Los Altos resident Allison J. Taylor was thinking about cybersecurity long before the pandemic. Suffering from severe pneumonia, she was knocked out for three months.
“Three hours is a long time for me – three months is exceptional,” she said.
Taking so much time away from her marketing, coaching and consulting business, Thought
Marketing LLC, gave Taylor time to take stock.
“I realized, ‘OK, I really haven’t done things systemically, and the bigger impact things, I have to reorient myself,'” she said. “And that made me make a lot of changes in my life.”
About a year after returning to work, as she was considering how she could use her expertise and business experience to help others, she met Sherri Douville at a board training event. . Douville, a resident of Los Gatos, ran a health care business.
“His perspective is that every nine minutes someone loses their life because of late news, which immediately affected me,” Taylor said of Douville.
For example, a patient may walk into a hospital with blood pressure issues, so the doctor texts a stroke specialist to determine if the problem is a stroke or something else. If the stroke specialist is unable to react in time, the patient could suffer brain damage within minutes.
Taylor began working with Douville’s company, Medigram, an instant messaging app that Douville describes as a “medical-grade WhatsApp.”
Douville said the purpose of his book and Medigram are fundamentally the same: to tackle one of the leading causes of preventable death – late information. Douville developed the idea of writing a book that would bring together all the different voices in the health field on ways to improve mobile communications. She asked Taylor to contribute to the cybersecurity section of the book.
“Seven in the morning every Thursday we would all phone and have really engaging conversations,” Taylor recalls of the process. “Through these conversations, I learned a lot.”
According to Douville, in addition to contributing to his chapter on cybersecurity, Taylor “orchestrated the messaging strategy” and marketing plan that led to the book’s listing on Amazon.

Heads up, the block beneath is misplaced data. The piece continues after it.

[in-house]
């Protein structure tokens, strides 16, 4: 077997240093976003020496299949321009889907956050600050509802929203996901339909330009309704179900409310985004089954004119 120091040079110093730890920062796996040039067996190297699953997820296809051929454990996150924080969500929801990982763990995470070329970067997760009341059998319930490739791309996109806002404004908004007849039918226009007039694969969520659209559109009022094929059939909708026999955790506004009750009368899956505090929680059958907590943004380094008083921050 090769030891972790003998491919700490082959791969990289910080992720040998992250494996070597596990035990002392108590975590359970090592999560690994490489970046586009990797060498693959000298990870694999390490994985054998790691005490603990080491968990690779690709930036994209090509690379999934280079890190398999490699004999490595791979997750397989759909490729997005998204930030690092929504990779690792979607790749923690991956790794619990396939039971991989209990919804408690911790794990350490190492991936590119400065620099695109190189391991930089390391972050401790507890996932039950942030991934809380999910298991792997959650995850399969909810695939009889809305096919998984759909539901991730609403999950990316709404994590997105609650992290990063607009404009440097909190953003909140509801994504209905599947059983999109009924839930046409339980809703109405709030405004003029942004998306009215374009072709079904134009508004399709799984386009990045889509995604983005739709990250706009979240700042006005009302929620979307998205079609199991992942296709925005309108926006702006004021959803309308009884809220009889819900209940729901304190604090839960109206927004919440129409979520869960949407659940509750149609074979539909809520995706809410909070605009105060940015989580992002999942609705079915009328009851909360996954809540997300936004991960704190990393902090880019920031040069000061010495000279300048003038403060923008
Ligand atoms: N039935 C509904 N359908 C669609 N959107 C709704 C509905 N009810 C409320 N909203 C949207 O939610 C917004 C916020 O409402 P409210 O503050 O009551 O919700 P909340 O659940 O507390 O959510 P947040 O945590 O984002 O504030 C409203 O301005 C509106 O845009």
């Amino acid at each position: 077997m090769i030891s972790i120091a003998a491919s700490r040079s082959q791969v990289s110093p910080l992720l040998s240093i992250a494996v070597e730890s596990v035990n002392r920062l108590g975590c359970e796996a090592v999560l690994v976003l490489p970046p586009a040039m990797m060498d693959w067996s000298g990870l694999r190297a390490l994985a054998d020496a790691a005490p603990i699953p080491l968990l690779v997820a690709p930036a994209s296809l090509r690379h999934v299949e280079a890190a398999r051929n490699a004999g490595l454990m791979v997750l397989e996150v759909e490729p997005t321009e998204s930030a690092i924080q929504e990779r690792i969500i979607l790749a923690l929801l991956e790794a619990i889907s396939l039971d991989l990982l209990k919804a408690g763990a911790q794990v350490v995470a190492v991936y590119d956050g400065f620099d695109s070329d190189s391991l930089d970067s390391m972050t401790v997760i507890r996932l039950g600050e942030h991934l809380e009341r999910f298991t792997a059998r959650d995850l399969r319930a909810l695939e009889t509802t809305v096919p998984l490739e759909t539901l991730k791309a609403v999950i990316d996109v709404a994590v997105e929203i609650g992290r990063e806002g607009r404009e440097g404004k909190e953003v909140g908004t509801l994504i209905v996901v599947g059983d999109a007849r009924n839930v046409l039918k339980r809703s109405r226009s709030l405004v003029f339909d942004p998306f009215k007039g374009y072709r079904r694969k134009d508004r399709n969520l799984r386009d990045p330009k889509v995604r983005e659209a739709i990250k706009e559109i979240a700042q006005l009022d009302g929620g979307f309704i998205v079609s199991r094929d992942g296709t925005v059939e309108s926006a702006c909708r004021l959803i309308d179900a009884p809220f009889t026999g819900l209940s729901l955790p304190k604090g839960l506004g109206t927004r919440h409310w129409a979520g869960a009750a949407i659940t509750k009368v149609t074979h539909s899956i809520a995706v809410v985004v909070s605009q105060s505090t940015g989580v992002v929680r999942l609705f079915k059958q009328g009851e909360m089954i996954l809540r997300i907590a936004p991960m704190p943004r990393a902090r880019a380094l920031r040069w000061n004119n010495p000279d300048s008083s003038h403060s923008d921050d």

bestseller list for the latest in medical technology and medical informatics.
For Taylor, the resulting book, “Mobile Medicine: Overcoming People, Culture, and Governance,” is essential for two reasons.
First, its interdisciplinary chapters address the health system holistically. She described her own area, cybersecurity, as “intrinsic to five other issues”. Concerns ranging from cybersecurity to patient privacy and legal compliance “are at stake as to why this poor doctor can’t just do his job,” Taylor noted.
Second, unlike academic research, the book provides specific guidance on how hospital administrators and other healthcare workers can optimize their organizations’ use of mobile technology, which Taylor says can be especially useful for residents of Los Altos.
“One of the things I love about this city is that the people are very inspiring. They are well read, well resourced,” she said. “I think there are layers of leadership in Los Altos. I totally think this is relevant to filling knowledge gaps.
Beyond those in leadership positions, Taylor said the book can help cultivate empathy not only for frontline healthcare workers, but also for others facing the stress of high-stakes health care. healthcare, especially as the pandemic has caused cybersecurity threats to skyrocket.
Taylor also has practical advice for patients: speak up when you have concerns about cybersecurity and ask your healthcare team how you can help doctors use mobile communications.
“Don’t just bring it up as a problem – say, ‘Can I do something as a patient to help you give me better care? Taylor advised. “Because hearing it from the patient’s perspective, it really helps the organization prioritize safety.”
With a book (chapter) under her belt, Taylor is working on writing a book on product management.
“Mobile Medicine” is available on Amazon.